For all the love and companionship that dogs provide—think of all the locked-down people who have adopted them during the pandemic—they all come with a less-adorable characteristic: bills.
Expenses often are the last thing many people think about when they order their pup from the breeder or choose one from the local animal shelter. Some 58% of owners don’t budget for their dogs, says Kate Jaffe, a trend expert at Rover.com, an online service that connects pet owners with sitters and walkers. And that can lead to some nasty surprises.
Ms. Jaffe says that when she does her family budget each month, she factors in expenses for Oso, her border collie and Husky mix—typically about $70 to $90. “But in a more normal year, we’d also budget for pet care as part of the cost of vacations,” she says.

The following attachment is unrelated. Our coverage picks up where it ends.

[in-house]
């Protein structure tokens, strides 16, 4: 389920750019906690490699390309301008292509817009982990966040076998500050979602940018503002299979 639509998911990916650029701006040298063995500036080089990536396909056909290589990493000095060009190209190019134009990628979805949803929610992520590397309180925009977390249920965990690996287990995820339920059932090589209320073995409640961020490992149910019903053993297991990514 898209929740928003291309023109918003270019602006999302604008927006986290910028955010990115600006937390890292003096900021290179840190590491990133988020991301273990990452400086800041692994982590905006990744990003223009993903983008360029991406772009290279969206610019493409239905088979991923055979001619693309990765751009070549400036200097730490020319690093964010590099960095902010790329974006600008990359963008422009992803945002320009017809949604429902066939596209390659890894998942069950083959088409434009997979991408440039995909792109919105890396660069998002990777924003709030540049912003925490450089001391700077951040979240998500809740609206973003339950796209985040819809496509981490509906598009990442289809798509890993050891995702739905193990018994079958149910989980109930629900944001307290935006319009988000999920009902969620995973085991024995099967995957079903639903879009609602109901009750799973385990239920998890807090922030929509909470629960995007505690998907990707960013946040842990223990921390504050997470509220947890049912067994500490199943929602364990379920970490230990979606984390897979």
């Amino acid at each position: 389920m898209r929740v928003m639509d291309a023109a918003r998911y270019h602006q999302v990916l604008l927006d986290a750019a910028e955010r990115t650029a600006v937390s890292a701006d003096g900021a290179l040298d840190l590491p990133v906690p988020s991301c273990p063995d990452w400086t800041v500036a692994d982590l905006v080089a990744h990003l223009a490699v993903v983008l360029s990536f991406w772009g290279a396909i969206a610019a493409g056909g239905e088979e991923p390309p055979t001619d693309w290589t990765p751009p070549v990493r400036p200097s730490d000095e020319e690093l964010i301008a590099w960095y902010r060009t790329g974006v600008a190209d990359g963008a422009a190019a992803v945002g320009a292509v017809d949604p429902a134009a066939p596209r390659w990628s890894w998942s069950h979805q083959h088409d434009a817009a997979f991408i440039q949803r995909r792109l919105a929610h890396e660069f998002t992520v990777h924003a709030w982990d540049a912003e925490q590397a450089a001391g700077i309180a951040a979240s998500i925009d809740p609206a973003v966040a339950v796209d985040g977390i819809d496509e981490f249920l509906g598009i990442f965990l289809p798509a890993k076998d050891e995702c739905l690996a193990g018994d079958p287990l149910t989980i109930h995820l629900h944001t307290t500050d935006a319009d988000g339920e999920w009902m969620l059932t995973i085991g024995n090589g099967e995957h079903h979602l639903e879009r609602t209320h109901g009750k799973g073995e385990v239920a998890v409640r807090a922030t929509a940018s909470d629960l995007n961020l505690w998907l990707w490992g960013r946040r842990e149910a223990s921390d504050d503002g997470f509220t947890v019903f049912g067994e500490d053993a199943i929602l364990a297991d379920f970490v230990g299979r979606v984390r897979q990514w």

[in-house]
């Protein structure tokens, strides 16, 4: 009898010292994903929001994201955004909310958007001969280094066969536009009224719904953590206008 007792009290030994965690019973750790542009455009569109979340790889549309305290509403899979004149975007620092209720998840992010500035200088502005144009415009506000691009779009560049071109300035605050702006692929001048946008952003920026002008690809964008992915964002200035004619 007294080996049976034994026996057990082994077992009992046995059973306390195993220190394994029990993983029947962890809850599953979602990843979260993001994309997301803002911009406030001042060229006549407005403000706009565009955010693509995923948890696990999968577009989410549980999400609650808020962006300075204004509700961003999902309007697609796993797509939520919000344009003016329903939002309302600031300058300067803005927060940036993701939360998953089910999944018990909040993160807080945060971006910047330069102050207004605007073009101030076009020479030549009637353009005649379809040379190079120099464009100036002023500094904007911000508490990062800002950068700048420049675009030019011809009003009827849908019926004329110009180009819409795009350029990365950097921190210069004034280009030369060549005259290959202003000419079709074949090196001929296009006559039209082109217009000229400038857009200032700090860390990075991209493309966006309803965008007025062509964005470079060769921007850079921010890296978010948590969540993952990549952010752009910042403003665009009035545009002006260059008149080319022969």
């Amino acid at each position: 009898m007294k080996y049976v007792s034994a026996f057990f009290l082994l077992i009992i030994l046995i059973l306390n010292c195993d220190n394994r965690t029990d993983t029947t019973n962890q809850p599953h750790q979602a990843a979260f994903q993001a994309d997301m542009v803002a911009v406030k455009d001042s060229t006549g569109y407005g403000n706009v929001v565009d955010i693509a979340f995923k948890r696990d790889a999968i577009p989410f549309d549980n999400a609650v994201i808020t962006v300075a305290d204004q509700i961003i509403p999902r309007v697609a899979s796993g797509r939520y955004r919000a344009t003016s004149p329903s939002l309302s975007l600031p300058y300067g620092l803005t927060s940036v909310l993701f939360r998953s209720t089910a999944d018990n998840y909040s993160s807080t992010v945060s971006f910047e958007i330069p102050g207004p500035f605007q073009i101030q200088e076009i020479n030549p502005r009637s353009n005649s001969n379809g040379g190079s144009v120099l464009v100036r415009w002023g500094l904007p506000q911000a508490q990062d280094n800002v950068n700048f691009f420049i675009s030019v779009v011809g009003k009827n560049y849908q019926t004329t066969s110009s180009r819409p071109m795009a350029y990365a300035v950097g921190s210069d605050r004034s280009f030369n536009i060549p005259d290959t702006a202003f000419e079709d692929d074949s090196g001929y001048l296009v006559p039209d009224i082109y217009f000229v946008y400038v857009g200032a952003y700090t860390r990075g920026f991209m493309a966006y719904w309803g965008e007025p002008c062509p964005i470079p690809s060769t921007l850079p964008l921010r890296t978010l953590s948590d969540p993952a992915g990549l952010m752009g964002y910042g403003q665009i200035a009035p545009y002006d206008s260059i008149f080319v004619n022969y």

Of course, how much you end up spending depends on where you live, what breed of dog you have, how healthy it is and how much you pamper your pet, among other things. The annual cost of a dog’s basic needs ranges from $610 to $2,115, Rover estimates. But a 2020 survey of dog owners conducted by Rover found that 47% spend far more than that—about $3,400 a year.
So whether it’s your aging pooch or pandemic puppy, how much can you expect to spend—and how can you reasonably reduce those expenses? Here are some things to consider.